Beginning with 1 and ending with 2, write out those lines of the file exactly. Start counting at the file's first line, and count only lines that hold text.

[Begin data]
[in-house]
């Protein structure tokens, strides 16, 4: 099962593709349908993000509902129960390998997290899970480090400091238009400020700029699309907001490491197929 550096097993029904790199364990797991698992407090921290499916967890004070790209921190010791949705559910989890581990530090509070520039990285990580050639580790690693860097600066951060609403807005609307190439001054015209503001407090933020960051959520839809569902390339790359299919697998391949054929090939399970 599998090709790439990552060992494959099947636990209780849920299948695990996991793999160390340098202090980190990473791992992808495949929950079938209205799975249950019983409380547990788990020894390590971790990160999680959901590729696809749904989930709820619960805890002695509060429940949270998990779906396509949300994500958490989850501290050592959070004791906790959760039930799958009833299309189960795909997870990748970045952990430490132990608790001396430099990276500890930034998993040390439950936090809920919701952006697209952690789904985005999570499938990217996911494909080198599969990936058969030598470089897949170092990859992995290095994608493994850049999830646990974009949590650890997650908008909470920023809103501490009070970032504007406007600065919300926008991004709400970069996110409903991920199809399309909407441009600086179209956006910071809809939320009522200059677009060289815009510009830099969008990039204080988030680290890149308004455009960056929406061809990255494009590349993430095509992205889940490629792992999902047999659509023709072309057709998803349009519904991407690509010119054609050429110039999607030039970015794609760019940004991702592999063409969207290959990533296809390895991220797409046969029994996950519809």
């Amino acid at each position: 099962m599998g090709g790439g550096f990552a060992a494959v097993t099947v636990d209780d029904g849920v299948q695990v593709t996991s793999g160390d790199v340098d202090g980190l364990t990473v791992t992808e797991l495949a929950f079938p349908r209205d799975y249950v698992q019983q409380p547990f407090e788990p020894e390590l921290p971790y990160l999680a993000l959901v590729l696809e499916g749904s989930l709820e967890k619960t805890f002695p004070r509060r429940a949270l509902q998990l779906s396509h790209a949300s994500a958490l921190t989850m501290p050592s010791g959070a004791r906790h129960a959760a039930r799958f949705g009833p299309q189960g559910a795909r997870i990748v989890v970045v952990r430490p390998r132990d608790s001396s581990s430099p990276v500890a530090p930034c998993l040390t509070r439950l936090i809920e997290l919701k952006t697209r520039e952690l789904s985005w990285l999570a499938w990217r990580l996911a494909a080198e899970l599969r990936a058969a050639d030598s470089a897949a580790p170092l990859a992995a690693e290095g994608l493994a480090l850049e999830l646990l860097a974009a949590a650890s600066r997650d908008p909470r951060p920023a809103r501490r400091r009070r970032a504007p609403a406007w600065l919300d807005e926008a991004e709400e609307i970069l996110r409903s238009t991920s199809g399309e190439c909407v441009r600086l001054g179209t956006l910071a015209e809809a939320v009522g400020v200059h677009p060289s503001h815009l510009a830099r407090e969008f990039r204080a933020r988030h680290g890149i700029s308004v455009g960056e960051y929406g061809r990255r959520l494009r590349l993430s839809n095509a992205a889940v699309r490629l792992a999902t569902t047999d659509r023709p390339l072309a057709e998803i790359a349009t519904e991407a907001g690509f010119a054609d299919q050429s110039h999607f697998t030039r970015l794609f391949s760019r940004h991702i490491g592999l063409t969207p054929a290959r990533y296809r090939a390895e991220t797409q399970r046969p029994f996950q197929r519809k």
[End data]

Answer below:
[in-house]
């Protein structure tokens, strides 16, 4: 099962593709349908993000509902129960390998997290899970480090400091238009400020700029699309907001490491197929 550096097993029904790199364990797991698992407090921290499916967890004070790209921190010791949705559910989890581990530090509070520039990285990580050639580790690693860097600066951060609403807005609307190439001054015209503001407090933020960051959520839809569902390339790359299919697998391949054929090939399970 599998090709790439990552060992494959099947636990209780849920299948695990996991793999160390340098202090980190990473791992992808495949929950079938209205799975249950019983409380547990788990020894390590971790990160999680959901590729696809749904989930709820619960805890002695509060429940949270998990779906396509949300994500958490989850501290050592959070004791906790959760039930799958009833299309189960795909997870990748970045952990430490132990608790001396430099990276500890930034998993040390439950936090809920919701952006697209952690789904985005999570499938990217996911494909080198599969990936058969030598470089897949170092990859992995290095994608493994850049999830646990974009949590650890997650908008909470920023809103501490009070970032504007406007600065919300926008991004709400970069996110409903991920199809399309909407441009600086179209956006910071809809939320009522200059677009060289815009510009830099969008990039204080988030680290890149308004455009960056929406061809990255494009590349993430095509992205889940490629792992999902047999659509023709072309057709998803349009519904991407690509010119054609050429110039999607030039970015794609760019940004991702592999063409969207290959990533296809390895991220797409046969029994996950519809």